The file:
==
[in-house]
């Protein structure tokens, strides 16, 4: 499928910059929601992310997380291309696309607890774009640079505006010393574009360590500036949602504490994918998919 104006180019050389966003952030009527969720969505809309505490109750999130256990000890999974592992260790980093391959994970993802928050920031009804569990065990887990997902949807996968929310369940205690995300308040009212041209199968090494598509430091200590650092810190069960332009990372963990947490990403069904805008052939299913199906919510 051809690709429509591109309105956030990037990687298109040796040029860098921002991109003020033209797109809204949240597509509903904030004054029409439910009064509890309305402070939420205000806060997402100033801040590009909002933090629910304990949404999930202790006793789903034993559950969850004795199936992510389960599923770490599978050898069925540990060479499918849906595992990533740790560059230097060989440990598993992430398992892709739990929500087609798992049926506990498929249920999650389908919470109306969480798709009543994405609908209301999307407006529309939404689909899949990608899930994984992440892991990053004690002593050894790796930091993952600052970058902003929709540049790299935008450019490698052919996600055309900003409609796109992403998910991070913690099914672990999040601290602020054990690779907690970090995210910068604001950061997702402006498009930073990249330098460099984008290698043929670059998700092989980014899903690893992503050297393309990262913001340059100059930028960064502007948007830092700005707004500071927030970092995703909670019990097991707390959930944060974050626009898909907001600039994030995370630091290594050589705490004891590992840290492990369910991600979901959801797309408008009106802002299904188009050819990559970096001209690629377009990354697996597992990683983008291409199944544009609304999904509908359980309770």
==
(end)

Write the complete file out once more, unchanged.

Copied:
[in-house]
């Protein structure tokens, strides 16, 4: 499928910059929601992310997380291309696309607890774009640079505006010393574009360590500036949602504490994918998919 104006180019050389966003952030009527969720969505809309505490109750999130256990000890999974592992260790980093391959994970993802928050920031009804569990065990887990997902949807996968929310369940205690995300308040009212041209199968090494598509430091200590650092810190069960332009990372963990947490990403069904805008052939299913199906919510 051809690709429509591109309105956030990037990687298109040796040029860098921002991109003020033209797109809204949240597509509903904030004054029409439910009064509890309305402070939420205000806060997402100033801040590009909002933090629910304990949404999930202790006793789903034993559950969850004795199936992510389960599923770490599978050898069925540990060479499918849906595992990533740790560059230097060989440990598993992430398992892709739990929500087609798992049926506990498929249920999650389908919470109306969480798709009543994405609908209301999307407006529309939404689909899949990608899930994984992440892991990053004690002593050894790796930091993952600052970058902003929709540049790299935008450019490698052919996600055309900003409609796109992403998910991070913690099914672990999040601290602020054990690779907690970090995210910068604001950061997702402006498009930073990249330098460099984008290698043929670059998700092989980014899903690893992503050297393309990262913001340059100059930028960064502007948007830092700005707004500071927030970092995703909670019990097991707390959930944060974050626009898909907001600039994030995370630091290594050589705490004891590992840290492990369910991600979901959801797309408008009106802002299904188009050819990559970096001209690629377009990354697996597992990683983008291409199944544009609304999904509908359980309770």